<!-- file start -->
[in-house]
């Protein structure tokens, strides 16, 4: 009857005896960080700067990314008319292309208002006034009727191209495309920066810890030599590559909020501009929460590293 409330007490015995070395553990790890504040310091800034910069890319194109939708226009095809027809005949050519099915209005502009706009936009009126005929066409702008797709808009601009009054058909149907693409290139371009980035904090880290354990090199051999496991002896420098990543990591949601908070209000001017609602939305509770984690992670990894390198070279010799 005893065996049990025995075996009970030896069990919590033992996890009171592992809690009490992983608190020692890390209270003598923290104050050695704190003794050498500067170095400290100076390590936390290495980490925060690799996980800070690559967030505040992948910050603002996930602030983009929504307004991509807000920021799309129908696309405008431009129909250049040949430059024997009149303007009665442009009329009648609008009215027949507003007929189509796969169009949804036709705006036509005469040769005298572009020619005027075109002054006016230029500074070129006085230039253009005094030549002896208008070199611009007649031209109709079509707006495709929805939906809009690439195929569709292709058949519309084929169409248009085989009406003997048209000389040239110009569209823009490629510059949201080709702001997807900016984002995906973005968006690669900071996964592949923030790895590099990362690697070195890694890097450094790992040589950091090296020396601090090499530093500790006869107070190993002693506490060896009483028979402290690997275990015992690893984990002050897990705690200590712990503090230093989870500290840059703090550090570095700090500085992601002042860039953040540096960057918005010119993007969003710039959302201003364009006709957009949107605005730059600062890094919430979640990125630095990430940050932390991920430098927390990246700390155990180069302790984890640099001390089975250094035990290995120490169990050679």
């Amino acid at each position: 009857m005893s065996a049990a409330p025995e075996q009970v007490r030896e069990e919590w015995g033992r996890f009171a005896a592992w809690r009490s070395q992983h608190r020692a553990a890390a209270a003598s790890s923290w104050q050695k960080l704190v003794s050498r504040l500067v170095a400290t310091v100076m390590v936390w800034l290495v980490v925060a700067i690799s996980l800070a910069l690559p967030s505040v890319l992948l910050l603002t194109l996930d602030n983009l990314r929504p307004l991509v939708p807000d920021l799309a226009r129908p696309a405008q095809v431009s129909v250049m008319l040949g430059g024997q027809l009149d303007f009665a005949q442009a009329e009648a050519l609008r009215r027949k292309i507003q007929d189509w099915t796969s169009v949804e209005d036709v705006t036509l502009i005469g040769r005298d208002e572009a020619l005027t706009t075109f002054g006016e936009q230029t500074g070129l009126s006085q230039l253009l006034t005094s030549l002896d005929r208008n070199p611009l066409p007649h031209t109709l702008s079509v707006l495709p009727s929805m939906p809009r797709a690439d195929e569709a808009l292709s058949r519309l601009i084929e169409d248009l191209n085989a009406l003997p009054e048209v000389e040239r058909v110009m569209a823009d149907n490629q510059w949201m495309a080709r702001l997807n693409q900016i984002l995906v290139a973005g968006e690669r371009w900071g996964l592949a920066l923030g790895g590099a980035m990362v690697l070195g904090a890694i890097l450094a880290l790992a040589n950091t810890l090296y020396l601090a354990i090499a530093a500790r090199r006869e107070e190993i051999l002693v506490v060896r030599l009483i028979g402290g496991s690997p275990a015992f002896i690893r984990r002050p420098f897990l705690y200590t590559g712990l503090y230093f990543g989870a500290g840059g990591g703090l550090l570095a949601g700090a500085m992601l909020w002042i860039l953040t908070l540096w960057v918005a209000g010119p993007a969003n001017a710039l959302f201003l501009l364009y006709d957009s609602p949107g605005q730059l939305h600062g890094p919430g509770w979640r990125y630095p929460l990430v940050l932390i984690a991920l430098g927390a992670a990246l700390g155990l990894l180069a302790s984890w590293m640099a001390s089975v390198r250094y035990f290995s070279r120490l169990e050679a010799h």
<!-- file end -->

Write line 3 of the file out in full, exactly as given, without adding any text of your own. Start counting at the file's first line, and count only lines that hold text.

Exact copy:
């Amino acid at each position: 009857m005893s065996a049990a409330p025995e075996q009970v007490r030896e069990e919590w015995g033992r996890f009171a005896a592992w809690r009490s070395q992983h608190r020692a553990a890390a209270a003598s790890s923290w104050q050695k960080l704190v003794s050498r504040l500067v170095a400290t310091v100076m390590v936390w800034l290495v980490v925060a700067i690799s996980l800070a910069l690559p967030s505040v890319l992948l910050l603002t194109l996930d602030n983009l990314r929504p307004l991509v939708p807000d920021l799309a226009r129908p696309a405008q095809v431009s129909v250049m008319l040949g430059g024997q027809l009149d303007f009665a005949q442009a009329e009648a050519l609008r009215r027949k292309i507003q007929d189509w099915t796969s169009v949804e209005d036709v705006t036509l502009i005469g040769r005298d208002e572009a020619l005027t706009t075109f002054g006016e936009q230029t500074g070129l009126s006085q230039l253009l006034t005094s030549l002896d005929r208008n070199p611009l066409p007649h031209t109709l702008s079509v707006l495709p009727s929805m939906p809009r797709a690439d195929e569709a808009l292709s058949r519309l601009i084929e169409d248009l191209n085989a009406l003997p009054e048209v000389e040239r058909v110009m569209a823009d149907n490629q510059w949201m495309a080709r702001l997807n693409q900016i984002l995906v290139a973005g968006e690669r371009w900071g996964l592949a920066l923030g790895g590099a980035m990362v690697l070195g904090a890694i890097l450094a880290l790992a040589n950091t810890l090296y020396l601090a354990i090499a530093a500790r090199r006869e107070e190993i051999l002693v506490v060896r030599l009483i028979g402290g496991s690997p275990a015992f002896i690893r984990r002050p420098f897990l705690y200590t590559g712990l503090y230093f990543g989870a500290g840059g990591g703090l550090l570095a949601g700090a500085m992601l909020w002042i860039l953040t908070l540096w960057v918005a209000g010119p993007a969003n001017a710039l959302f201003l501009l364009y006709d957009s609602p949107g605005q730059l939305h600062g890094p919430g509770w979640r990125y630095p929460l990430v940050l932390i984690a991920l430098g927390a992670a990246l700390g155990l990894l180069a302790s984890w590293m640099a001390s089975v390198r250094y035990f290995s070279r120490l169990e050679a010799h």